Everyone knows spring follows winter, which means mud season follows snow season. Many roads in the Coconino National Forest are still closed until the snowbanks melt and the soil dries out.
This year the Coconino NF has numerous people ignoring closed gates and bypassing or destroying them to access the soft and muddy forest roads. The vandalism of the forest gates is three to four times more this year than in previous years, according to Forest Service law enforcement and local Arizona Game and Fish patrols.
Not only can ignoring gates be extremely dangerous and extremely damaging to the land, it is illegal. It is unlawful to operate a vehicle on, or off-road, in a manner which damages or unreasonably disturbs land and vegetation. This is a Class B misdemeanor which could result in a $5,000 fine and/or imprisonment of up to 6 months.
“We have assisted multiple stranded motorists, some with families, on the closed forest roads, some of which entered the forest not knowing the gate had been illegally opened by the public,” said Officer Andy Pederson, Forest Service law enforcement officer.
Forest Service law enforcement officers are working with district personnel and have tabulated the amount of damage to forest property and observed circumvention of the gates to gain access to the closed Forest Road System:
- There were 17 instances of damage to gates and cattle fences or resource damage on the Mogollon Rim Ranger District in the winter of 2016-2017.
- There were also 131 known vehicle circumventions of a locked gate to gain access to a closed road system.
“There are still patches of snow along many roads,” said Mike Duncan, deputy district ranger, Mogollon Rim Ranger District. “Road damage and ruts occur if they’re driven on. We’re asking drivers to be patient a few weeks longer until roads dry out and become firm.”
After a wet winter, soils are still saturated, especially in shady areas and along north-facing slopes. Roadbeds can’t support the weight of vehicles, resulting in deep ruts and ever-widening road surfaces.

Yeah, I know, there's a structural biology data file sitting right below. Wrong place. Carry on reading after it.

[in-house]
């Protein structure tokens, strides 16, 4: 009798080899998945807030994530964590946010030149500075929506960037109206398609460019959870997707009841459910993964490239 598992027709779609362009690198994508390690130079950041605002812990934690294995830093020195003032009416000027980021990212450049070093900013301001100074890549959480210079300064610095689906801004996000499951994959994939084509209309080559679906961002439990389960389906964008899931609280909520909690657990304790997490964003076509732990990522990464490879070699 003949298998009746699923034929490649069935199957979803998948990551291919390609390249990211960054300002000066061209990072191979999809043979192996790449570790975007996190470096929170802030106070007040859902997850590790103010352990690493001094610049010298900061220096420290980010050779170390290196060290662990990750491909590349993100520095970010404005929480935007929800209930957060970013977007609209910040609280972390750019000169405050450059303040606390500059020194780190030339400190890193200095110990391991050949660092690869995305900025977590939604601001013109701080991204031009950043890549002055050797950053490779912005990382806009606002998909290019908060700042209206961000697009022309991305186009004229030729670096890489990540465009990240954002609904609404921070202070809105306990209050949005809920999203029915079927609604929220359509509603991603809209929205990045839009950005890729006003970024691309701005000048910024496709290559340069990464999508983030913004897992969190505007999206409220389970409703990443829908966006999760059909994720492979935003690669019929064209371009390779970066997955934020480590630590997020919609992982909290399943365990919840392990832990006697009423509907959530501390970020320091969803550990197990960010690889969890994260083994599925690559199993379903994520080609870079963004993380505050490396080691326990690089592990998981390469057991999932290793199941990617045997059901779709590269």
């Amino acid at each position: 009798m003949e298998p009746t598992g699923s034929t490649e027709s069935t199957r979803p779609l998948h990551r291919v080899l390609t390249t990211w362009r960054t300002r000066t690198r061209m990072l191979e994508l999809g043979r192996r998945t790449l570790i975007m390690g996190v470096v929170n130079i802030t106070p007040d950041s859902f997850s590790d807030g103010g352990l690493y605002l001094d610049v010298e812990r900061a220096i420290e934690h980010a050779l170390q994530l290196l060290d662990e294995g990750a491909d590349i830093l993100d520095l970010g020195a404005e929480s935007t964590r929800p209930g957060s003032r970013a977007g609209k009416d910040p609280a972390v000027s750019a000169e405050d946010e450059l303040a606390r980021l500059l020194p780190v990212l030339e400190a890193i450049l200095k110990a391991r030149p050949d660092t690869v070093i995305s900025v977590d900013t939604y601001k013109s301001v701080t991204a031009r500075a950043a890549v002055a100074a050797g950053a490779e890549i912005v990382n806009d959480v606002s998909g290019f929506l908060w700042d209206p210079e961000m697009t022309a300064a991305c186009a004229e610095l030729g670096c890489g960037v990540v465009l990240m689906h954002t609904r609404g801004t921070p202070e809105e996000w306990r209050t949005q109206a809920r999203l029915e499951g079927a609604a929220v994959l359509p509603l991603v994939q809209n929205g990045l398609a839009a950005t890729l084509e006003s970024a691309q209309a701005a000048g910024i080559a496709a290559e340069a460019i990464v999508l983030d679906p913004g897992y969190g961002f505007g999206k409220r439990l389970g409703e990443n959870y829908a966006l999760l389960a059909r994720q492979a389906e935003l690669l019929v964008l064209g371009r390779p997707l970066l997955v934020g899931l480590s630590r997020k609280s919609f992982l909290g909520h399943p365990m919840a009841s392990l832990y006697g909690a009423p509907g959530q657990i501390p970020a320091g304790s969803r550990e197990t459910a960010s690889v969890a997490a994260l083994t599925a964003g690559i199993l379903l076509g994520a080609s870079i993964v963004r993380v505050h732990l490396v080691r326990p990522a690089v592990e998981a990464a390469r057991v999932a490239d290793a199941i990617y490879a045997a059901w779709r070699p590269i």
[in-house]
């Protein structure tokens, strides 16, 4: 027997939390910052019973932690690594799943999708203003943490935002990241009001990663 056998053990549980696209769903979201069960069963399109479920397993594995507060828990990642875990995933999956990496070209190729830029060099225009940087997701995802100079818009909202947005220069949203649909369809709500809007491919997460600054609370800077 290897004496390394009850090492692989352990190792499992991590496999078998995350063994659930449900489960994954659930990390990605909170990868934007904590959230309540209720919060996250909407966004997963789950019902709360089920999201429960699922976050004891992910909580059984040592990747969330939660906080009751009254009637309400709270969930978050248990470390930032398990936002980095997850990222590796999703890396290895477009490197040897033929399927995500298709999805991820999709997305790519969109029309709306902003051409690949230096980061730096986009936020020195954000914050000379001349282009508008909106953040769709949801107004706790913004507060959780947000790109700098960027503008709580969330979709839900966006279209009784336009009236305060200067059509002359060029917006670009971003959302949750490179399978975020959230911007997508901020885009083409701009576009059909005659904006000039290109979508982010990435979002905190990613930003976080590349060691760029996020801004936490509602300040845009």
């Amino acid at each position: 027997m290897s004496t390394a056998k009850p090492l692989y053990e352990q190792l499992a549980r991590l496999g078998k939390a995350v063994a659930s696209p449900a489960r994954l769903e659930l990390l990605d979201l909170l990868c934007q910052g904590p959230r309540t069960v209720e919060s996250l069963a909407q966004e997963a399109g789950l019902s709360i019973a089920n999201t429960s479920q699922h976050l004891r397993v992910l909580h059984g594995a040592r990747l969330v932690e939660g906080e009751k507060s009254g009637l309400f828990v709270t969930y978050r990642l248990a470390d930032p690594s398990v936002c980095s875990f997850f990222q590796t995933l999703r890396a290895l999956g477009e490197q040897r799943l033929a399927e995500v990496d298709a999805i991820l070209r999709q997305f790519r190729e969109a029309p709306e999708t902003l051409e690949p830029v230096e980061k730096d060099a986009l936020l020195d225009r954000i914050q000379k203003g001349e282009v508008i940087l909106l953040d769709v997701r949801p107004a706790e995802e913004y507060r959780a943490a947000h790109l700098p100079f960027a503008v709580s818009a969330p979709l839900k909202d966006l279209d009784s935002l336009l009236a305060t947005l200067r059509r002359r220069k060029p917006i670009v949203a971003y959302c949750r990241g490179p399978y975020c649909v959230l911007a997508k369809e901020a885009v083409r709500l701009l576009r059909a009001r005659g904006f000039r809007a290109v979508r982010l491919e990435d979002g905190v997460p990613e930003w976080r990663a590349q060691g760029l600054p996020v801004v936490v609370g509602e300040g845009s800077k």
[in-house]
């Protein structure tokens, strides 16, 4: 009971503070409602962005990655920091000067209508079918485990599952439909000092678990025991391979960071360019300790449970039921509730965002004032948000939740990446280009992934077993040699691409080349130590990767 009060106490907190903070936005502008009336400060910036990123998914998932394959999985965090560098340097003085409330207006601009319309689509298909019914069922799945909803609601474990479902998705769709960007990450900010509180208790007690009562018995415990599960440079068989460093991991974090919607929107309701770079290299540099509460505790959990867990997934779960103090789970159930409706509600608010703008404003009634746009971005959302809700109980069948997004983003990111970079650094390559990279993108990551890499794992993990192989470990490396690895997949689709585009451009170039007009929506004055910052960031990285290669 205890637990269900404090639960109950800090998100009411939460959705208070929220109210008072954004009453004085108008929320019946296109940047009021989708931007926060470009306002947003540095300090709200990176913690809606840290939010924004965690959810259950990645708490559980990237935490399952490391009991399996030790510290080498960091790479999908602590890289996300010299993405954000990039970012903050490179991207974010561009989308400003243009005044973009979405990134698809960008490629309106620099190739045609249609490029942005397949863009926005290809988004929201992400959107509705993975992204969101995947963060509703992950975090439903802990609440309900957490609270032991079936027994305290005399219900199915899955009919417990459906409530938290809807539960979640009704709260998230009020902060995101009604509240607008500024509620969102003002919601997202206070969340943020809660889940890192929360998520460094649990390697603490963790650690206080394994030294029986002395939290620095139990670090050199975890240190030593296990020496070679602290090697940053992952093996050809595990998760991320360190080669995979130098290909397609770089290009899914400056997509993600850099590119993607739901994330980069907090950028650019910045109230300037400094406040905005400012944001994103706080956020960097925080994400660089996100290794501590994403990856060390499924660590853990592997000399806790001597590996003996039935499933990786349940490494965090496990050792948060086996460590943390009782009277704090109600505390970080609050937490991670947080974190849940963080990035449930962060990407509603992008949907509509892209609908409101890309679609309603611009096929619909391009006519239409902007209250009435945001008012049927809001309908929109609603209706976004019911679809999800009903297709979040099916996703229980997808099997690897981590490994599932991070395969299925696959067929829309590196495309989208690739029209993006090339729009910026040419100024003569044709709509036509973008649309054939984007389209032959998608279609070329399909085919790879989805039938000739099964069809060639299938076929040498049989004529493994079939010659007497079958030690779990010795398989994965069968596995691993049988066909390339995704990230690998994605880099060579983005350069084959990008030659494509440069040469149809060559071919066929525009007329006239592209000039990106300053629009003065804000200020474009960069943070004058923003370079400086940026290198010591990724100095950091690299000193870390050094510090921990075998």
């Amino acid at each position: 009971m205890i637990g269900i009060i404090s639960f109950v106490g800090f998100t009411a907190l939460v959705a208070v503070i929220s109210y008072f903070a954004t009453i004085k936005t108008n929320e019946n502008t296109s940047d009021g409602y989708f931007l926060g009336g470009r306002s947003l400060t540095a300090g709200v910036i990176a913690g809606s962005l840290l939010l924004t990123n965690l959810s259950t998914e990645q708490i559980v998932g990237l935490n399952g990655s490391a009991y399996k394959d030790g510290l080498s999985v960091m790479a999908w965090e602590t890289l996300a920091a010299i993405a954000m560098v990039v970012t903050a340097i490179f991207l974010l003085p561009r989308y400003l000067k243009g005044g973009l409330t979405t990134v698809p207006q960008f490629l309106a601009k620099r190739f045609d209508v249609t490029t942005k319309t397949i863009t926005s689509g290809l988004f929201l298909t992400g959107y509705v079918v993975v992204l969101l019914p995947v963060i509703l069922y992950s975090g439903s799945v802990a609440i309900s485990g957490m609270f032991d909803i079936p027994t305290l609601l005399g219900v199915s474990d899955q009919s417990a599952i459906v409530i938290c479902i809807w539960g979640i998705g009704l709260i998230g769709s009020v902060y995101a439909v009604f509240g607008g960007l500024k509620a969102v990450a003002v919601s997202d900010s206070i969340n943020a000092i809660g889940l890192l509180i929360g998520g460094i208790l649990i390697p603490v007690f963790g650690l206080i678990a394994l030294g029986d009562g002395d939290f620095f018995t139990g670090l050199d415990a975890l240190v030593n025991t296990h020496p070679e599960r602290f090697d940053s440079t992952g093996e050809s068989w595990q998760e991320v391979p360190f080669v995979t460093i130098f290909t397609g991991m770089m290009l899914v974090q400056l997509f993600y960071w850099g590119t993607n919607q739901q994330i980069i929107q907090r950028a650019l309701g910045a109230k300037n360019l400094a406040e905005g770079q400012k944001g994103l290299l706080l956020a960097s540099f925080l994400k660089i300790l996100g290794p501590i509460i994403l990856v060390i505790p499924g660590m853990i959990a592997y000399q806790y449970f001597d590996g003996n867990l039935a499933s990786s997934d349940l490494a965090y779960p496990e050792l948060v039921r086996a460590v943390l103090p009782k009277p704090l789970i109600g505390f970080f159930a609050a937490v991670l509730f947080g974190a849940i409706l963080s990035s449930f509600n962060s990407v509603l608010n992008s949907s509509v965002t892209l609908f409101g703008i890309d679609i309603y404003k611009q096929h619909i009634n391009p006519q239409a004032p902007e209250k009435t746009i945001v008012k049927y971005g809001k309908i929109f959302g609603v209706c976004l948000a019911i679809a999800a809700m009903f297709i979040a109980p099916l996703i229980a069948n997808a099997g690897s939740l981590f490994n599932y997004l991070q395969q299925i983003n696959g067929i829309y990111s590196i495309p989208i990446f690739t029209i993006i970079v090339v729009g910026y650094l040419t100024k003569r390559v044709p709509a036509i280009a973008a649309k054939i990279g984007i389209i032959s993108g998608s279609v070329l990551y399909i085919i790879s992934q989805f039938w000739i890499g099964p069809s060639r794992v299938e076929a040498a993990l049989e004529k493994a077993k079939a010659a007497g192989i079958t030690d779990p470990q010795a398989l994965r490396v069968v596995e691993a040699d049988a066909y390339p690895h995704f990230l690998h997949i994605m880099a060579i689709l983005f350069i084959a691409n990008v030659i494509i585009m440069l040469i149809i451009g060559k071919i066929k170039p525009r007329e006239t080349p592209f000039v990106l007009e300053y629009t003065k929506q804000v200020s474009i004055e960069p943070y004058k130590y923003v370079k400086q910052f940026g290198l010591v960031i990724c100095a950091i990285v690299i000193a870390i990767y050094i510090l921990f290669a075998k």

Many non-motorized trails are muddy and the Coconino NF would prefer recreational users choose more hardened trails until ground conditions change. Horse, bike, and foot traffic during muddy conditions can cause trail damage, including rutting and potholes that will require costly rehabilitation. These types of forest activities destroy vegetation, expose soil to erosion, and leave scars upon the land that may last for years.
Some roads are damaged due to slides and washouts. With limited resources, funding and equipment, the Forest Service needs to focus on repairing road damage caused by winter storms rather than damage caused by users. Temporary closures protect the investment in road maintenance. Where roads are closed to vehicular access, visitors can venture into the forest by non-motorized means. Forest Service patrols are reassessing road conditions daily, and roads will be opened as soon as practical. For a quick look at the road closures see http://tinyurl.com/roadstatus-cof .
The large Cinder Hills Off-Highway Vehicle Area north of Flagstaff is in excellent condition for dirt-biking and trail riding. Lower elevation roads, such as those in the Red Rock Ranger District, are often ready for vehicle use several weeks before higher elevation roads are ready for use.
For information on the Coconino National Forest, visit http://www.coconinonationalforest.us or join the conversation on Facebook at www.facebook.com/coconinonf or follow us on Twitter @CoconinoNF.
The public is encouraged to report all violations by calling the Flagstaff Forest Service dispatch center at (928) 527-3552 and requesting law enforcement support.